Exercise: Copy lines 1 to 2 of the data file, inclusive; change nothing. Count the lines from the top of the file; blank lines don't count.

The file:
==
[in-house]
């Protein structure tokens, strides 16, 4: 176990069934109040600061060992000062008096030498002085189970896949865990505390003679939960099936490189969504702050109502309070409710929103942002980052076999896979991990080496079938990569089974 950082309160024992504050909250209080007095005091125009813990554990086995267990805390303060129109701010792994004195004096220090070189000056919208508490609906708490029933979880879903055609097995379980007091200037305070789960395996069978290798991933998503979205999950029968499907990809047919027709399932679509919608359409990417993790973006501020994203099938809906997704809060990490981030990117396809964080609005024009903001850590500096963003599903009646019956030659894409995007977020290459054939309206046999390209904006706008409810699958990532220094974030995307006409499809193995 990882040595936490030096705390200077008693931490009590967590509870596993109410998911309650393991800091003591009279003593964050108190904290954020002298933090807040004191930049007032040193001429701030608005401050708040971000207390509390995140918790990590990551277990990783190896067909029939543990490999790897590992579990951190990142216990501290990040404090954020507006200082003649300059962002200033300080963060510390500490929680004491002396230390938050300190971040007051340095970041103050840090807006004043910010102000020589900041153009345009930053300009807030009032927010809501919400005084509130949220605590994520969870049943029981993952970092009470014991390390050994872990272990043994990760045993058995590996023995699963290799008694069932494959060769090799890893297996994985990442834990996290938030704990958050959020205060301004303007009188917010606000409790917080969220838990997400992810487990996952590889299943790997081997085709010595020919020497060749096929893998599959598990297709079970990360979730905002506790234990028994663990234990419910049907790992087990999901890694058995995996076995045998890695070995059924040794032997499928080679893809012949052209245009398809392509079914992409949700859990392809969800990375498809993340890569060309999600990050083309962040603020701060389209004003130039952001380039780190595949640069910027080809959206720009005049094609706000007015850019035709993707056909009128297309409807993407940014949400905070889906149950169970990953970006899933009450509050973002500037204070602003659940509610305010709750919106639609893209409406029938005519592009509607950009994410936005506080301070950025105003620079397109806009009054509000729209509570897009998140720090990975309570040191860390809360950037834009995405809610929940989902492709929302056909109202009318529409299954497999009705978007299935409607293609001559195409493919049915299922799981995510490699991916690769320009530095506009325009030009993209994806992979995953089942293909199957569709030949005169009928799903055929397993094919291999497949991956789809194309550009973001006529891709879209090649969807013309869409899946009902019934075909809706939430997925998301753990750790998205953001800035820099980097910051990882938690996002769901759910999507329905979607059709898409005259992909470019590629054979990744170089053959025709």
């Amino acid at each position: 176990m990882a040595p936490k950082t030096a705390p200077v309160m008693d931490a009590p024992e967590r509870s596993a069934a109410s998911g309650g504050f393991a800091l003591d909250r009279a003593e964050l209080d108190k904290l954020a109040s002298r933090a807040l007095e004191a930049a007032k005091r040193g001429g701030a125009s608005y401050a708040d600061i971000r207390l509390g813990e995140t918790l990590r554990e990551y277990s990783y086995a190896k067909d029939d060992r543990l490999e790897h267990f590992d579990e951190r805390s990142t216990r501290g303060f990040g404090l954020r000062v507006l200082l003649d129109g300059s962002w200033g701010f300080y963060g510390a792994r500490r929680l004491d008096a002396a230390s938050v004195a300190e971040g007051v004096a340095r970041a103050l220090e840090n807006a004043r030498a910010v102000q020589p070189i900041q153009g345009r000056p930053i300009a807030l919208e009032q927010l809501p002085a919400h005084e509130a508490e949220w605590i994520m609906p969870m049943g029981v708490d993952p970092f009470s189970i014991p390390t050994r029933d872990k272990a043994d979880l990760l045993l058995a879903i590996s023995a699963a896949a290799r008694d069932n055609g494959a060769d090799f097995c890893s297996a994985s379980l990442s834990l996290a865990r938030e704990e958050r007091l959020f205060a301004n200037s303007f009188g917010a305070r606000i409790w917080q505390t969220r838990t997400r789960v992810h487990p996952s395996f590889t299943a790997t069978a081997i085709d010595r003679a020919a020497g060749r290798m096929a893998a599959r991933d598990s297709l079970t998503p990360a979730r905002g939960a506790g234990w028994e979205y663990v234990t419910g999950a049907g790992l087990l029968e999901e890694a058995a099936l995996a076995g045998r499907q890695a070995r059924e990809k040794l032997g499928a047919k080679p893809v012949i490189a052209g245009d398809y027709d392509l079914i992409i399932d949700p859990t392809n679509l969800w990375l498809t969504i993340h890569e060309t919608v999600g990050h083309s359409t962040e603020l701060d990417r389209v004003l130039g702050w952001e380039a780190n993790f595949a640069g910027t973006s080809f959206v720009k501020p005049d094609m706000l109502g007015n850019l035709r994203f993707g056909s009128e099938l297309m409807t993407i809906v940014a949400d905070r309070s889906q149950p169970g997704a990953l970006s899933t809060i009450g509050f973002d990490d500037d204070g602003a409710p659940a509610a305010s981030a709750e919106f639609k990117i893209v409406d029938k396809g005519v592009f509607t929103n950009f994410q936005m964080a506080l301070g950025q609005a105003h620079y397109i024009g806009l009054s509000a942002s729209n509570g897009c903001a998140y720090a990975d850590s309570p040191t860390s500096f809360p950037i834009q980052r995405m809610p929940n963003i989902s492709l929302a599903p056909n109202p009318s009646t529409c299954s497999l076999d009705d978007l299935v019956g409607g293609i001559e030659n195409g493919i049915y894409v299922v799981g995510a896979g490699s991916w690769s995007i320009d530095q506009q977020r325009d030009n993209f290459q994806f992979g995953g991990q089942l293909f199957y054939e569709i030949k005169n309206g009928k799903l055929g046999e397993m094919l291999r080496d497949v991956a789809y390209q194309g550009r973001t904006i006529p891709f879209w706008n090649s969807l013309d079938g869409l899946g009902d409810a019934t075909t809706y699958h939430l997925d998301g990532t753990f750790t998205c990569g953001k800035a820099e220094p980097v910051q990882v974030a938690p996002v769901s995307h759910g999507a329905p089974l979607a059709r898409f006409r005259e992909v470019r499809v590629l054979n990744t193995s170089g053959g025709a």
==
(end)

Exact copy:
[in-house]
């Protein structure tokens, strides 16, 4: 176990069934109040600061060992000062008096030498002085189970896949865990505390003679939960099936490189969504702050109502309070409710929103942002980052076999896979991990080496079938990569089974 950082309160024992504050909250209080007095005091125009813990554990086995267990805390303060129109701010792994004195004096220090070189000056919208508490609906708490029933979880879903055609097995379980007091200037305070789960395996069978290798991933998503979205999950029968499907990809047919027709399932679509919608359409990417993790973006501020994203099938809906997704809060990490981030990117396809964080609005024009903001850590500096963003599903009646019956030659894409995007977020290459054939309206046999390209904006706008409810699958990532220094974030995307006409499809193995 990882040595936490030096705390200077008693931490009590967590509870596993109410998911309650393991800091003591009279003593964050108190904290954020002298933090807040004191930049007032040193001429701030608005401050708040971000207390509390995140918790990590990551277990990783190896067909029939543990490999790897590992579990951190990142216990501290990040404090954020507006200082003649300059962002200033300080963060510390500490929680004491002396230390938050300190971040007051340095970041103050840090807006004043910010102000020589900041153009345009930053300009807030009032927010809501919400005084509130949220605590994520969870049943029981993952970092009470014991390390050994872990272990043994990760045993058995590996023995699963290799008694069932494959060769090799890893297996994985990442834990996290938030704990958050959020205060301004303007009188917010606000409790917080969220838990997400992810487990996952590889299943790997081997085709010595020919020497060749096929893998599959598990297709079970990360979730905002506790234990028994663990234990419910049907790992087990999901890694058995995996076995045998890695070995059924040794032997499928080679893809012949052209245009398809392509079914992409949700859990392809969800990375498809993340890569060309999600990050083309962040603020701060389209004003130039952001380039780190595949640069910027080809959206720009005049094609706000007015850019035709993707056909009128297309409807993407940014949400905070889906149950169970990953970006899933009450509050973002500037204070602003659940509610305010709750919106639609893209409406029938005519592009509607950009994410936005506080301070950025105003620079397109806009009054509000729209509570897009998140720090990975309570040191860390809360950037834009995405809610929940989902492709929302056909109202009318529409299954497999009705978007299935409607293609001559195409493919049915299922799981995510490699991916690769320009530095506009325009030009993209994806992979995953089942293909199957569709030949005169009928799903055929397993094919291999497949991956789809194309550009973001006529891709879209090649969807013309869409899946009902019934075909809706939430997925998301753990750790998205953001800035820099980097910051990882938690996002769901759910999507329905979607059709898409005259992909470019590629054979990744170089053959025709």